When configuring SAS and Hadoop jointly in a high-performance environment, ensure that all SAS servers are recognized by Kerberos.
Before explaining the complex steps in connecting to secure Hadoop within a SAS High-Performance Analytics environment such as SAS Visual Analytics, let’s start by reviewing a simpler connection from a standard SAS session through SAS/ACCESS for Hadoop.
Making connections in a standard SAS session
Here's a behind-the-scenes look at the steps involved in the connection. Click on the thumbnail to view the full diagram. This graphic depicts an environment where the SAS Servers are configured to authenticate the users with the same back-end directory server as the Hadoop instance. The setup is relatively straight-forward.
Let’s say a SAS user (we’ll call this user Mary) logs into her machine, and the standard Windows logon procedure obtains the Ticket-Granting Ticket (TGT) from the main corporate Active Directory. This step happens on all domain machines: Kerberos is tied into the standard deployment of Active Directory. Also, this step is completely isolated from Mary’s access to SAS.
At some later point in the day (perhaps after grabbing her morning cup of coffee!), Mary may open SAS Enterprise Guide. As we know, starting the SAS session makes a connection to the SAS Metadata Server, and her credentials (username and password) in the connection profile are authenticated by the Metadata Server. As we noted in previous posts, the SAS servers have been configured to use the same directory server as Hadoop, so this authentication step uses Pluggable Authentication Modules (PAM) to validate our user.
Next, SAS Enterprise Guide initiates Mary’s Workspace Session by connecting to the Object Spawner. The Object Spawner runs a shell script (WorkspaceServer.sh) as “Mary” and spawns the Workspace Session. In this step, as her credentials are authenticated, the PAM stack on the server obtains a Ticket-Granting Ticket (TGT) for Mary. This TGT is going to be placed in her Ticket Cache, ready to be made use of later.
To Mary, all of this has happened as SAS Enterprise Guide was opened. She has not been required to perform any special actions to get to this stage. All the “magic” has been taking place behind the curtain.
So Mary can submit her SAS code to connect to Hadoop using the standard LIBNAME statement with the required options. (Remember username and password are not valid when connecting using Kerberos. They specify the Kerberos security principals instead.) Also as discussed last time, the step for connecting to Hadoop in a SAS session can be moved behind the curtain by ensuring the principals are in the configuration file used to make the connection to Hadoop. The Hadoop client libraries then use the TGT to request the Service Tickets for HIVE and/or HDFS, and SAS makes the connection to Hadoop using the Service Tickets. Our SAS user Mary is authenticated on the Hadoop side by validating the Service Tickets provided in the connection.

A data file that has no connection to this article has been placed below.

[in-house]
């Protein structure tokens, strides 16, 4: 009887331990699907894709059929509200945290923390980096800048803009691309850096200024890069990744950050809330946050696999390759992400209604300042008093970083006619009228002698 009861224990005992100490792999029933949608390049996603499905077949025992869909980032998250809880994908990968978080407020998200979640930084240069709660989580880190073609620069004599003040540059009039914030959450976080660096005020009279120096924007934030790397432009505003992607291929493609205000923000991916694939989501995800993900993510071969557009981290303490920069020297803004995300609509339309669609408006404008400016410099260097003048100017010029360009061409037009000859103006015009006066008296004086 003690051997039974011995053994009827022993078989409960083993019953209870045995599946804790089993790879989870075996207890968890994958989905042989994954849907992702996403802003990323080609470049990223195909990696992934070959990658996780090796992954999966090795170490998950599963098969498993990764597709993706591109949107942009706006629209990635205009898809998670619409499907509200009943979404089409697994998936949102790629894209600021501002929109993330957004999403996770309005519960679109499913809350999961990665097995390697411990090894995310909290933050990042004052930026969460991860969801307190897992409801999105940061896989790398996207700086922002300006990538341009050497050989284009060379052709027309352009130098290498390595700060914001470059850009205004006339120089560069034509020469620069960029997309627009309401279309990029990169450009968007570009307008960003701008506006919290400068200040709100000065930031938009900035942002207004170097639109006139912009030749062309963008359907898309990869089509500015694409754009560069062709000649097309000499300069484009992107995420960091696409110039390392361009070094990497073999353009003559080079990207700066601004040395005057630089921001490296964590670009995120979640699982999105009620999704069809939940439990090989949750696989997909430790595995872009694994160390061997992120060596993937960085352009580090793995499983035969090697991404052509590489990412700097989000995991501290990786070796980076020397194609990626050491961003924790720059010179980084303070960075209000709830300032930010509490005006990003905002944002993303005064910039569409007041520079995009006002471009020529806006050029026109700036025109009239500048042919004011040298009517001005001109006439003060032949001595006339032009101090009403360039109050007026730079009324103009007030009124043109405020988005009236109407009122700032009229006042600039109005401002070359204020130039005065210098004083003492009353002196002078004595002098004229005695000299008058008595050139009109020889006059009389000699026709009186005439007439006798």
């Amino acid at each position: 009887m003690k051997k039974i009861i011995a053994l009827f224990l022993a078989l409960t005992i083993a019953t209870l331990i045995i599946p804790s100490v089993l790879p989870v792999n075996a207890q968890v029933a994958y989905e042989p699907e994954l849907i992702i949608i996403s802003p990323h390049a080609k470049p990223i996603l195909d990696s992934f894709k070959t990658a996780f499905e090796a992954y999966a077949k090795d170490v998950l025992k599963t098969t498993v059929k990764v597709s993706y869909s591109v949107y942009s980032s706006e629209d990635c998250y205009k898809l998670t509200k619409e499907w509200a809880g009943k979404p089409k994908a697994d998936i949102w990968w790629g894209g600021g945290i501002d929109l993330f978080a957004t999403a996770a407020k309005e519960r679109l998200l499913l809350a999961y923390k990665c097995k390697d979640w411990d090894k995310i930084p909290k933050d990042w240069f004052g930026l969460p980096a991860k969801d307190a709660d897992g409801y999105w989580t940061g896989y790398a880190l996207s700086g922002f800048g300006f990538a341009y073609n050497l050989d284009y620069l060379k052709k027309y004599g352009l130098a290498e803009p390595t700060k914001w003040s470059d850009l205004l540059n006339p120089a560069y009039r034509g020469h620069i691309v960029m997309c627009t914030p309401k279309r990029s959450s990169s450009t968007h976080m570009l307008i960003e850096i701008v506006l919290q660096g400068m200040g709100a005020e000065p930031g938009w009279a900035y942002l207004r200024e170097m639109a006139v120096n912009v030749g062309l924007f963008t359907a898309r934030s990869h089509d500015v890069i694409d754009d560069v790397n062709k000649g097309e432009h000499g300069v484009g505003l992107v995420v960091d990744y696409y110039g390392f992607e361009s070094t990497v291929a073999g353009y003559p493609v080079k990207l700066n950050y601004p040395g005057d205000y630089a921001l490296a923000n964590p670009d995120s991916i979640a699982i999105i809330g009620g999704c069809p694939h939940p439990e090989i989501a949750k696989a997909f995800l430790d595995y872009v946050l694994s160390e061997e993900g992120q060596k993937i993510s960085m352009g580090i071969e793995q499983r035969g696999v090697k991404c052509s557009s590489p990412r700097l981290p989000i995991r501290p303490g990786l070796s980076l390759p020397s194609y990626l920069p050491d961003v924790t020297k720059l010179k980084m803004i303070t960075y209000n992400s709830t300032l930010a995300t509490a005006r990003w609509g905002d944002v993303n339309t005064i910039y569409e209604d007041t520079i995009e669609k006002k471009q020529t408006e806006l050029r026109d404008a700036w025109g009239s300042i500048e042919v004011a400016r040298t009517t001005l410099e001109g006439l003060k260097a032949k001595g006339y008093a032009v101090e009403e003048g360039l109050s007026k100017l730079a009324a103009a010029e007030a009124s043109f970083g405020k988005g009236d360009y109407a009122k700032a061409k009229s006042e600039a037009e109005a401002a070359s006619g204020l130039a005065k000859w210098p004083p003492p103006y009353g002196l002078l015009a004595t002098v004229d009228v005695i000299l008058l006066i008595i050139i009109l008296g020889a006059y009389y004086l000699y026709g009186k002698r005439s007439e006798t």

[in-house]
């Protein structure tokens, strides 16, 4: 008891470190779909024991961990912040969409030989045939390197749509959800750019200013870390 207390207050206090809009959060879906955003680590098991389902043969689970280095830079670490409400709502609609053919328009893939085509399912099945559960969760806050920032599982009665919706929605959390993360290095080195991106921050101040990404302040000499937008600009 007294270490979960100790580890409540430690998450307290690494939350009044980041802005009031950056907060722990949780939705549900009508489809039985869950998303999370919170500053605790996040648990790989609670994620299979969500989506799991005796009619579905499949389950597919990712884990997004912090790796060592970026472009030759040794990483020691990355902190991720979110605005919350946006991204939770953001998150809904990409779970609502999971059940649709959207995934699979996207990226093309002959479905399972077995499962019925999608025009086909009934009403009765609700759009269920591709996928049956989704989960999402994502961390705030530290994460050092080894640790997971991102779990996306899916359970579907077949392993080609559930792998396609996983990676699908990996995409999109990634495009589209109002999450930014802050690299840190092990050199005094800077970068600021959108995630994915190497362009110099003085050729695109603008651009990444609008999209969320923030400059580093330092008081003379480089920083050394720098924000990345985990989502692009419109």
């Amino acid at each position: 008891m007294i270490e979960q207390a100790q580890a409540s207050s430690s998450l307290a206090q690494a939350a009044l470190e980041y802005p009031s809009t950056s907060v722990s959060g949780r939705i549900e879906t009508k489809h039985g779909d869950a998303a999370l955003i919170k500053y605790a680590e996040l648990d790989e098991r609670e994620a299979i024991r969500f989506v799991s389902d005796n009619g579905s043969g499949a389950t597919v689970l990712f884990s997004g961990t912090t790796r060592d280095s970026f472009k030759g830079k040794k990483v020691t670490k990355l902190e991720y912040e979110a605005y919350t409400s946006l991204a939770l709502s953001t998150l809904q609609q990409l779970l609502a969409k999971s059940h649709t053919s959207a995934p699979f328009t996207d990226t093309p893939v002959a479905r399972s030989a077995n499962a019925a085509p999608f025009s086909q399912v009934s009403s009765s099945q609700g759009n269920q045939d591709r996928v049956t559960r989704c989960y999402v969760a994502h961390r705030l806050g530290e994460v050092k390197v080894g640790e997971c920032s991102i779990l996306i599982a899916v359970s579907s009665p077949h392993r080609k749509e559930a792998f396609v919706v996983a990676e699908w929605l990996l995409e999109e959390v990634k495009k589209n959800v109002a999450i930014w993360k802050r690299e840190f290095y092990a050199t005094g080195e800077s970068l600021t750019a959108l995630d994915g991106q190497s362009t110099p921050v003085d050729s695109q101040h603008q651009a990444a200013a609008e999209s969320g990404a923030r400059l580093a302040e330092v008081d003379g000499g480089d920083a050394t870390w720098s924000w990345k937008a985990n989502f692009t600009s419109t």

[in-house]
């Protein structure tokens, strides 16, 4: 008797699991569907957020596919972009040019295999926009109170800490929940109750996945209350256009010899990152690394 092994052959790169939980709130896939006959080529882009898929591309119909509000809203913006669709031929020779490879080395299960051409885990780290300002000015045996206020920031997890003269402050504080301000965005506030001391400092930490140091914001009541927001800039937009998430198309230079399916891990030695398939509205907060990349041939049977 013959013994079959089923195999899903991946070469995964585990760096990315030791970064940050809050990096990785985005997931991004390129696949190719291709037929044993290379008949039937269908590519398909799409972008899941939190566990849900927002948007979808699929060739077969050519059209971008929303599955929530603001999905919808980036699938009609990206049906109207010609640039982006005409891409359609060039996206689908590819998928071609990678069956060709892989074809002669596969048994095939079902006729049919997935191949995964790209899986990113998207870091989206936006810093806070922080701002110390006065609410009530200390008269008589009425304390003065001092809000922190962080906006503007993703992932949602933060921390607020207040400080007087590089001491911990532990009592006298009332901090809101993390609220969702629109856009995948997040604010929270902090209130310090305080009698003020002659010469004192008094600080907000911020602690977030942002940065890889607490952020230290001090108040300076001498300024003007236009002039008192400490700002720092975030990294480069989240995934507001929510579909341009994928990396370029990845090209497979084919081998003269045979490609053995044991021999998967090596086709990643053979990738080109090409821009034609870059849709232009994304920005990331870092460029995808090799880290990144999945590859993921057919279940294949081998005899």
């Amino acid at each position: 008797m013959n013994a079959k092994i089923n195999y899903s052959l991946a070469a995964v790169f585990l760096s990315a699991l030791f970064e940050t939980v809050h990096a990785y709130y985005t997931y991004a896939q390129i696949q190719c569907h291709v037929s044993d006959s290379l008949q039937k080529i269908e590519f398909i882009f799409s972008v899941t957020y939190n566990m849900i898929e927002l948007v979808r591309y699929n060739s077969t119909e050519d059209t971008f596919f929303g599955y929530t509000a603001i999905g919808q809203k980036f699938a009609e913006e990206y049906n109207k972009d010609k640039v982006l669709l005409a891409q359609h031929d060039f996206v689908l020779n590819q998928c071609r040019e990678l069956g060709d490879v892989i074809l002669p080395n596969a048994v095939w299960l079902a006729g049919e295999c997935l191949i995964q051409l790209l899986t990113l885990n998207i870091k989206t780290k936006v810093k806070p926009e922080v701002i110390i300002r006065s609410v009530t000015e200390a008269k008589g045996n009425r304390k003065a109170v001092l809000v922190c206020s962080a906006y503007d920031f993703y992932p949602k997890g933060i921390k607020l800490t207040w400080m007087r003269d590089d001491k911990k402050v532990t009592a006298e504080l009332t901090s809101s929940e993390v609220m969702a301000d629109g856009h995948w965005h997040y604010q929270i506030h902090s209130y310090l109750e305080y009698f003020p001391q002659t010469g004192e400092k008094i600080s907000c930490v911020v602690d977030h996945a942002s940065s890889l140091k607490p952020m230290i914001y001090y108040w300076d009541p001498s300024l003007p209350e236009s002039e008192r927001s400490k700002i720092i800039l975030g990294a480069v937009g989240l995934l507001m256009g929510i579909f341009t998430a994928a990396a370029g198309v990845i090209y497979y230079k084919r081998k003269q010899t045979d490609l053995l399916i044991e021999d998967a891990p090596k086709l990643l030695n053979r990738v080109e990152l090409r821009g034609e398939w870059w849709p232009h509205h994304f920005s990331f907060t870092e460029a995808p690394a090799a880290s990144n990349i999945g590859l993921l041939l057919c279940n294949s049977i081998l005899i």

How connections are made in a SAS High-Performance Analytics session
So, this is the setup in a standard SAS session. What now happens if the environment uses something like SAS High-Performance Analytics or SAS Visual Analytics to make the connection to the secured Hadoop environment? Let’s look at the steps involved if our SAS user Mary wants to make a connection to SAS Visual Analytics. Click on the thumbnail to view a larger graphic showing these steps. Wow – that looks a bit more complicated under the covers! We’ll start with understanding how the connections are made and then look at some of the configuration options.
So, the starting points in this process are the same as before. We have the same steps occurring up to making the connection to Hadoop (step 7 in the diagram.) At this point, we’ll want to explore a little more detail about the connection that is made by the LIBNAME statement in Mary’s SAS code.